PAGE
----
Supply Chain Management And Business Logistics Management Essay

2241 words (9 pages) Essay

1st Jan 1970 Management Reference this

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Introduction

Supply chain management is defined as ” an integrated philosophy to manage the total flow of the distribution channel from the supplier to the ultimate user” (fllram, lisa m and martla, 1990). Logistics is an important component of supply chain. “Logistics is a French word which mean the art of transport, quartering of troops and supply”. Its basic characterstics are reliability, cost, speed and performance. Logistics deals with the planning and management of material flows and information within the organization. Its mission is to get the right material to the right place at the right time.

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Business logistics is a coordination of projected requirement, procurement, physical movement and storage of components, parts, raw materials and semi finished goods to achieve the optimum demand service level at minimal cost. It includes both inbound and outbound movement in a larger concept then distribution management which doesnot includes activities such as forecasting. Logistics is the important function in business today no marketing, manufacturing or project can be succeed without the logistics support. “The globalization and the free trading has raised the competition now it’s the requirement that customer get the right material at the right time at the right place in the right condition at the lower cost”.(www.projectmonnitor.com)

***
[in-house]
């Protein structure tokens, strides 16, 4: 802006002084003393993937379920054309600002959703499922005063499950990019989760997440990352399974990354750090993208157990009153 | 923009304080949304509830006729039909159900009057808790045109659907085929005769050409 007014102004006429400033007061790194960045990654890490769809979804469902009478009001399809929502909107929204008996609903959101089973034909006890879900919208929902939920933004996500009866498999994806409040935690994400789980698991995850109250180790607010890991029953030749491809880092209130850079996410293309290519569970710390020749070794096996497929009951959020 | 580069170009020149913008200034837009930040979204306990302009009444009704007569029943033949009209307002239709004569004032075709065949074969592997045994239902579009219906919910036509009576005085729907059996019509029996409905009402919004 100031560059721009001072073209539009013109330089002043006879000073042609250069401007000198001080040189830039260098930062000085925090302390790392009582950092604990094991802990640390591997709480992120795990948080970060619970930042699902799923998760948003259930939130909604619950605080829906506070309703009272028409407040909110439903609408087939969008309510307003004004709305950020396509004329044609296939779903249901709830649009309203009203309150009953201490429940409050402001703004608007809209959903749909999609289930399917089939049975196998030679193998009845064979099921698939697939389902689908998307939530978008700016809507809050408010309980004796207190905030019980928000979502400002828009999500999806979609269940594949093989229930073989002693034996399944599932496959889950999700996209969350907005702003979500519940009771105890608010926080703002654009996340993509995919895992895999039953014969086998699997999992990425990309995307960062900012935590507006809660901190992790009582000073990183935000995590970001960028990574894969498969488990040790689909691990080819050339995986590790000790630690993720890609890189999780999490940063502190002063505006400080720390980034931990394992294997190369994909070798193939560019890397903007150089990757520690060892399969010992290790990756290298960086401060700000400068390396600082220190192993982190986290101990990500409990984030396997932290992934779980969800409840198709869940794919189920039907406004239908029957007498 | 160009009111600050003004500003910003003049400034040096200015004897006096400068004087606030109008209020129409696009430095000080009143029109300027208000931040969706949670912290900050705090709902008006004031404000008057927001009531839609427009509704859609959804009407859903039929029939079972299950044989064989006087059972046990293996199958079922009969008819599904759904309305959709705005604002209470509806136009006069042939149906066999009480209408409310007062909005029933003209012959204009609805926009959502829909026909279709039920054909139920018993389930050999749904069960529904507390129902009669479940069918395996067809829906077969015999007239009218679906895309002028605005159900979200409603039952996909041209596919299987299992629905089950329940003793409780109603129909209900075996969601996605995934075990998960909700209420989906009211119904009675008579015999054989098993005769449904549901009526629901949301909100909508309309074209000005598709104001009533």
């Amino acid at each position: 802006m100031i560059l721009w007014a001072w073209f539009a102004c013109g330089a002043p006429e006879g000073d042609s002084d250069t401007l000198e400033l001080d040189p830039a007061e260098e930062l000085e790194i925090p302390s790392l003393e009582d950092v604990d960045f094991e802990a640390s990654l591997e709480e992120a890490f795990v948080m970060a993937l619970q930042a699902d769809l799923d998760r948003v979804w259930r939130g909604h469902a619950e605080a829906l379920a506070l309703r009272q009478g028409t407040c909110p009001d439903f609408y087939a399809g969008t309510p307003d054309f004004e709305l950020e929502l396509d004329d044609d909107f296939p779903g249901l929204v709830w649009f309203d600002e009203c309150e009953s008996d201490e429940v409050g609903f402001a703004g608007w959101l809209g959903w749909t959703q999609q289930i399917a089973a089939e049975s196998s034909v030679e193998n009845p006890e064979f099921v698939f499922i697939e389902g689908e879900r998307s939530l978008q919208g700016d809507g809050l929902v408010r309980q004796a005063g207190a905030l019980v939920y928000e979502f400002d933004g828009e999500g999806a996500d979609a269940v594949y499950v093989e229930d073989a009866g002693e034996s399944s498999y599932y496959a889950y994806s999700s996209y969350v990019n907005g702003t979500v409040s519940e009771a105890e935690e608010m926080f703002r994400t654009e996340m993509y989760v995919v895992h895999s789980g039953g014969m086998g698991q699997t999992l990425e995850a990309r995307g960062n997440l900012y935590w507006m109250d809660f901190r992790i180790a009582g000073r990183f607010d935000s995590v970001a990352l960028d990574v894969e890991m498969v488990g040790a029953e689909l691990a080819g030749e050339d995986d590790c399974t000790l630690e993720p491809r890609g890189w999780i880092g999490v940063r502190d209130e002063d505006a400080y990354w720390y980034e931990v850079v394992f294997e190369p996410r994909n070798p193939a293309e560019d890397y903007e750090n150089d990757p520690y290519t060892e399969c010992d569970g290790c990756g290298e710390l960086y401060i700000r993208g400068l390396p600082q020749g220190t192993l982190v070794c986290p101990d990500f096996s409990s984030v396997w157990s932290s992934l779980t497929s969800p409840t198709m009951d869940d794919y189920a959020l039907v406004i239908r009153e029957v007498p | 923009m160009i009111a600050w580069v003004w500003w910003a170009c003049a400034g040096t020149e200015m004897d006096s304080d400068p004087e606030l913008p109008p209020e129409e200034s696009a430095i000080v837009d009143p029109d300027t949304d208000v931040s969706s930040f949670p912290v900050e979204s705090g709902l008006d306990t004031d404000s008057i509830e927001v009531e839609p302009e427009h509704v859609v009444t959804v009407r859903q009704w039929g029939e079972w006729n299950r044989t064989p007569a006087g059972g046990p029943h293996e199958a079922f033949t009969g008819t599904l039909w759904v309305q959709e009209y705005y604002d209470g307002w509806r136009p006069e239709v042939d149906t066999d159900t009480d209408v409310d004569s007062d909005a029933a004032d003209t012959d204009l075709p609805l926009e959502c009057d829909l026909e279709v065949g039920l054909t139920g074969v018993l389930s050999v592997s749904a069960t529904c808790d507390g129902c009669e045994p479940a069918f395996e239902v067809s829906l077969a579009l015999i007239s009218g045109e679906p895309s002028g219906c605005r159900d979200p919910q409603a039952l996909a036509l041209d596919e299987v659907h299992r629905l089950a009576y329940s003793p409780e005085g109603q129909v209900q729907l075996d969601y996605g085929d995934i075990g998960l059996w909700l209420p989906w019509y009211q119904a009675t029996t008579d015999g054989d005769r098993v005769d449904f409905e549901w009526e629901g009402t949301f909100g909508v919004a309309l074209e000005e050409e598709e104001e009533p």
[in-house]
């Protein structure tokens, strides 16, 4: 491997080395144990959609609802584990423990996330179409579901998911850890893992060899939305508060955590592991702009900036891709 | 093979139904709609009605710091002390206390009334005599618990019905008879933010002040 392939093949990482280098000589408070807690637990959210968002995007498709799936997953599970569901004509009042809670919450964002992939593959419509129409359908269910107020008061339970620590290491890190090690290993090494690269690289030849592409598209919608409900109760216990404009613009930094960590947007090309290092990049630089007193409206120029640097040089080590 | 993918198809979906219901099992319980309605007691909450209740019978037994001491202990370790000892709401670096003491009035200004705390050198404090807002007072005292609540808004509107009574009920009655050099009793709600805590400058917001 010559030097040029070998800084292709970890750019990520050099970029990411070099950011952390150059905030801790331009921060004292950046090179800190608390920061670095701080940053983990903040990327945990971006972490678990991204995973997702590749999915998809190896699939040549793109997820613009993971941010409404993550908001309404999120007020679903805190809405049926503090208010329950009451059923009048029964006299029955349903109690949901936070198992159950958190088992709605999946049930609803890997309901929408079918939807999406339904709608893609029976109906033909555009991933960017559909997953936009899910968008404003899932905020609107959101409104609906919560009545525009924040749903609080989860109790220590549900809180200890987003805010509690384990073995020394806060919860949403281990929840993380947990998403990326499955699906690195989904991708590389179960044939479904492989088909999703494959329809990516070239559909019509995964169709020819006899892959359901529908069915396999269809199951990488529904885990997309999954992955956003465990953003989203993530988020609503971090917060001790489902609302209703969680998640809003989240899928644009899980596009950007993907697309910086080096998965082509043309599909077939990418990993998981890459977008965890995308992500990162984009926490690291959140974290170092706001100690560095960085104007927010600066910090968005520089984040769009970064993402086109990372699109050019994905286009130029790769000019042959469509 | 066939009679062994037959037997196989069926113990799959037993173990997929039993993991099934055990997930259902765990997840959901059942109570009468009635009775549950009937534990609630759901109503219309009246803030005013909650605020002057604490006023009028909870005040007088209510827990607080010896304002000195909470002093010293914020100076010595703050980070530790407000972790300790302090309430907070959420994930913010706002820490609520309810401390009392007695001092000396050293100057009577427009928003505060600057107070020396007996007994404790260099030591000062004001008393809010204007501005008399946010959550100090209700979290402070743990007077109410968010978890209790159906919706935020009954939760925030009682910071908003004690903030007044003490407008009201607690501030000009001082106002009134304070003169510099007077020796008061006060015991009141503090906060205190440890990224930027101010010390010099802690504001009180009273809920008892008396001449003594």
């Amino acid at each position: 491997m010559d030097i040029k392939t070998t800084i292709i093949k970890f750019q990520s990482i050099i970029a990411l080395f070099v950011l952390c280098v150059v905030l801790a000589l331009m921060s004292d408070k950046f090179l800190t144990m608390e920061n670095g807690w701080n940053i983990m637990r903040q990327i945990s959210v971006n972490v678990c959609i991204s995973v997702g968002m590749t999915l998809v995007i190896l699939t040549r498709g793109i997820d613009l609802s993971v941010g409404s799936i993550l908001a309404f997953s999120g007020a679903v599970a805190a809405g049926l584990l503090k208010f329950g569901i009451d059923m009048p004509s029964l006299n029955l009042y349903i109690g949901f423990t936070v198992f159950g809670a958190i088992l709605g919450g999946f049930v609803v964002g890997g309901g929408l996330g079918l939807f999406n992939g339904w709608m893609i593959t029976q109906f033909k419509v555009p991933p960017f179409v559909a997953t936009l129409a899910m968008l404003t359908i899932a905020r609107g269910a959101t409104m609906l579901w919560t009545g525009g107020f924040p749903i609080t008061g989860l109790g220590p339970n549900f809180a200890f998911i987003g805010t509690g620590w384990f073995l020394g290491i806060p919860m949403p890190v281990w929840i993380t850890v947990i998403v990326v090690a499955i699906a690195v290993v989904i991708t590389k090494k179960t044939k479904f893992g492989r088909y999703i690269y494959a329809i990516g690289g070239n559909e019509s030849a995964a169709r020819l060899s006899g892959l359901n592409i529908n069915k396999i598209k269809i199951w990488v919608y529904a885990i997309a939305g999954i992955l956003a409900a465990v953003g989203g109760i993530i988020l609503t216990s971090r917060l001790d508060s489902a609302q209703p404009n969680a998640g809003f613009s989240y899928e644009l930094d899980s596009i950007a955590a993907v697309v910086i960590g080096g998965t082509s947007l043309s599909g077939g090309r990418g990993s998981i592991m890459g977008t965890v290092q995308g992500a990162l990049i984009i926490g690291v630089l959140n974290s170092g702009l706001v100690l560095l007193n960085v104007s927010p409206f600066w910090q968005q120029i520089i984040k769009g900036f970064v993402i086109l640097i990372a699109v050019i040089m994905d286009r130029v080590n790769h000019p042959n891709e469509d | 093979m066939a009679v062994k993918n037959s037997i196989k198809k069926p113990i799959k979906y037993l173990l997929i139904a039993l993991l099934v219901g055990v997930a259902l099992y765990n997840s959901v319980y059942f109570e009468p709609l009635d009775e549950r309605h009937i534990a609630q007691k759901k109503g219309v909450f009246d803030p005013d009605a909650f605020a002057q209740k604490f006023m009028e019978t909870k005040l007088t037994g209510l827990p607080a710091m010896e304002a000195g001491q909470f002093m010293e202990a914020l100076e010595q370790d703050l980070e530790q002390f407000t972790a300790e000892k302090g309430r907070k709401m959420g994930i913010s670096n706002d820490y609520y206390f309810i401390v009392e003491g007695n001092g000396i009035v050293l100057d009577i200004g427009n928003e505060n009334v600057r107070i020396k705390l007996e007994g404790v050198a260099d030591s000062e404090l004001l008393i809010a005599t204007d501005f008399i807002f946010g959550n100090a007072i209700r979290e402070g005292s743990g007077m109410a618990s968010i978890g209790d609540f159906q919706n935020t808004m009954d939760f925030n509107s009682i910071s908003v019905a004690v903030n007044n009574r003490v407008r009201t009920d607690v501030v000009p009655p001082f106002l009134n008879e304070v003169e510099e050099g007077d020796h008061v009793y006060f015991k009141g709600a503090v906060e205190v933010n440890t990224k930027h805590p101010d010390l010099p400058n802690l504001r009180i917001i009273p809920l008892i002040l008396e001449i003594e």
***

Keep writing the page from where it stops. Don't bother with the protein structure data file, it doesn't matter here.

Theoretical concept

Performance measures and metrics are essential for effective managing logistics part curly in a competitive environment. “Three purposes of metrics can be identified as (Melnyk et al., 2004): control, communication and

Improvement”. “According to Melnyk et al. (2004) literature has until now mainly focused on the use of metrics, but less on generating metrics and putting them into execution. They mention several reasons for an increased interest in performance measurement: (1) ever changing and ever increasing demands of customers, (2) the moving focus from internal operations to a chain of collaborating companies (3)decreasing product life cycles, (4) increased amount of data (not necessarily data quality) and (5) growing number of options a company can choose from. Logistics service providers offer services in a wide variety of areas” (Sink et al. 1996)